Clark County schools affected by state, nationwide speech therapist shortage

Some local schools in Clark County are experiencing a shortage in speech therapists, which is also a challenge across the state and country.

Northeastern Local and Springfield City schools are two local districts that have felt the impact of the shortage.

“There has been a shortage of speech therapists across the state for awhile, however, the district did not feel the impact of this shortage until this school year,” said Steven Linson, Northeastern pupil services director.

The district originally partnered with the Clark County Educational Service Center (ESC) for virtual speech therapy services from the telehealth provider E-Therapy. However, the shortage is also impacting the ESC and E-Therapy, so they cannot provide Northeastern with those services.

E-Therapy provides online therapy services for Pre-K through 12th-grade students nationwide.

“If there are not enough therapists to help with speech therapy services, direct services are affected,” Linson said. “However, the district is required to provide these services to our students. To meet a student’s required service minutes, a district could have an extended school year and provide those services over the summer.”

The district plans to look for alternative options, such as other virtual speech therapy services through VocoVision that started on Monday. VocoVision, whose services will be funded from the district’s general fund, is a telepractice tech platform with a team capable in several disciplines such as speech-language pathologists(SLPs), occupational therapists, social workers and more.

The district will also hire three people to help cover the virtual services, including one who will help with speech therapy services and two who will provide direct services virtually. They will be in the speech room and designated area at Rolling Hills that was created specifically for these services.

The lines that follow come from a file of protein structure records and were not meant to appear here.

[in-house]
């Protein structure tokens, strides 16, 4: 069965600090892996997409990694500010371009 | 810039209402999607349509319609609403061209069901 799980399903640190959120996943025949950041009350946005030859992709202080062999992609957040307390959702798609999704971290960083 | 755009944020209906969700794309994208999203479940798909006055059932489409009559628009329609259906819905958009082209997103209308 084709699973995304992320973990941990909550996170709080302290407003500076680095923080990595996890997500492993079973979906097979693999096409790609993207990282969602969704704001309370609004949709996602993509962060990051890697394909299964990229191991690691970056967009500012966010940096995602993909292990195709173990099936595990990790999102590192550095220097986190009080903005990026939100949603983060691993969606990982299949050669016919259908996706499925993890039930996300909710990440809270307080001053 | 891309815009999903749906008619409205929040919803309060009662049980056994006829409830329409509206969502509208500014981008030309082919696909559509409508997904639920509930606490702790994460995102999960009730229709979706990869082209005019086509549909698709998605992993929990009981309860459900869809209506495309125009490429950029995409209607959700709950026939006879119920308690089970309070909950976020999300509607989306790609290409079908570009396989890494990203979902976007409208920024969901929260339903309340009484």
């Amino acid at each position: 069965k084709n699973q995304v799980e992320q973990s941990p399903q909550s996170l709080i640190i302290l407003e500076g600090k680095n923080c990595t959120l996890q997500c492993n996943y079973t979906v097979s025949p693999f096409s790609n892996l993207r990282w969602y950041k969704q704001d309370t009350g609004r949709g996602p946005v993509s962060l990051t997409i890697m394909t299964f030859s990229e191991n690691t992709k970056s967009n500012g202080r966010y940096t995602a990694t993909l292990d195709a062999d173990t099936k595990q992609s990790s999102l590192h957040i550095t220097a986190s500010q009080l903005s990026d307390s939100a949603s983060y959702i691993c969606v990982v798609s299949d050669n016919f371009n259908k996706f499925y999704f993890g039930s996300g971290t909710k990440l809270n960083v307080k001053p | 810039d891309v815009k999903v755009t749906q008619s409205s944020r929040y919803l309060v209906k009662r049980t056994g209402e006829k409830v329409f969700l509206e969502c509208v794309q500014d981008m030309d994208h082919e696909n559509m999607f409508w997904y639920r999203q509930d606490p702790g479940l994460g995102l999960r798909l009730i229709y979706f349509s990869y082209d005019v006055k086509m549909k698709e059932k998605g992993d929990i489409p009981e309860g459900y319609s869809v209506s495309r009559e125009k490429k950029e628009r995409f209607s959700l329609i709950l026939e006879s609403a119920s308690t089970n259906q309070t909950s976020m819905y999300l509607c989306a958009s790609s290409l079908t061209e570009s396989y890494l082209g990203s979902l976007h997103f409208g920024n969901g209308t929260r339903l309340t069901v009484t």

“Despite this struggle, we want families to know that the district is committed to providing these necessary speech therapy services to our students. Therefore, we continue looking for alternative options to provide these services to our students as soon as possible,” Linson said.

The district employs two full-time, in-person speech therapists and one part-time (one day per week) in-person speech therapist through contracted services with the ESC. They provide in-person services to the preschools and other students based on their needs and staff availability.

“Unless the state steps in and changes the criteria for being a speech pathologist or how many can be accepted in a program per year, the shortage will likely continue,” Linson said.

Speech-language pathologists receive extensive training, must have at least a master’s degree, must pass an exam and put in clinical hours where they work under a certified pathologist.

The demand for speech-language pathologists is rising faster than many jobs, with a projected job growth of 21% through 2031 from last year’s employment of 159,800, according to the U.S. Bureau of Labor Statistics.

On average, there are about 14,000 openings for pathologists projected each year, which are expected as a result from the need to replace workers who transfer to different occupations or leave the labor force, the Bureau of Labor Statistics stated.

In Ohio, there are 6,450 employed, according to the U.S. Bureau of Labor Statistics.

In the Springfield City School District, officials were unable to fill four fill-time speech therapist position for this school year.

“To help cover our unfilled positions and planned leaves of absence, the district is in the process of bringing on an additional part-time SLP, and we are contracting with a company that will provide virtual services for an additional full-time caseload,” said Tamara Wallace, director of student services. “The district is also looking at adding an assistant to help with the logistics of virtual services.”

The district employs 11 full-time speech-language pathologists and four part-time therapists.

To help fill the need , the district has returned a handful of retired therapists and will use a virtual service to provide e-therapy to students.

The virtual services through eLuma will allow students to schedule appointments with e-therapists. There will be a part-time Student Services employee who will be on hand to help the students get online and complete any needed assessments. eLuma is an online therapy services solution that includes speech, mental health, psychology and occupational therapists.

“It’s very possible that the shortage of therapists will continue. Many superintendents have asked for help from legislators to address the issue, but this trend also reflects the nationwide educator shortage,” Wallace said.

Although some local schools have experienced the shortages, others have not, including Clark-Shawnee, Tecumseh, Graham, Mechanicsburg, and Triad.

Clark-Shawnee has two full-time speech-language pathologists and contracts with the ESC for any additional SLPs.

“At this time, we are able to meet the needs of our students, but we are aware of the challenges many districts are facing,” said Superintendent Brian Kuhn.

Tecumseh has a full-time speech and language pathologist and hasn’t seen a need to contract for more services.

“We were able to serve all of our students who qualify for special education with a speech and language diagnosis,” said Superintendent Paula Crew.

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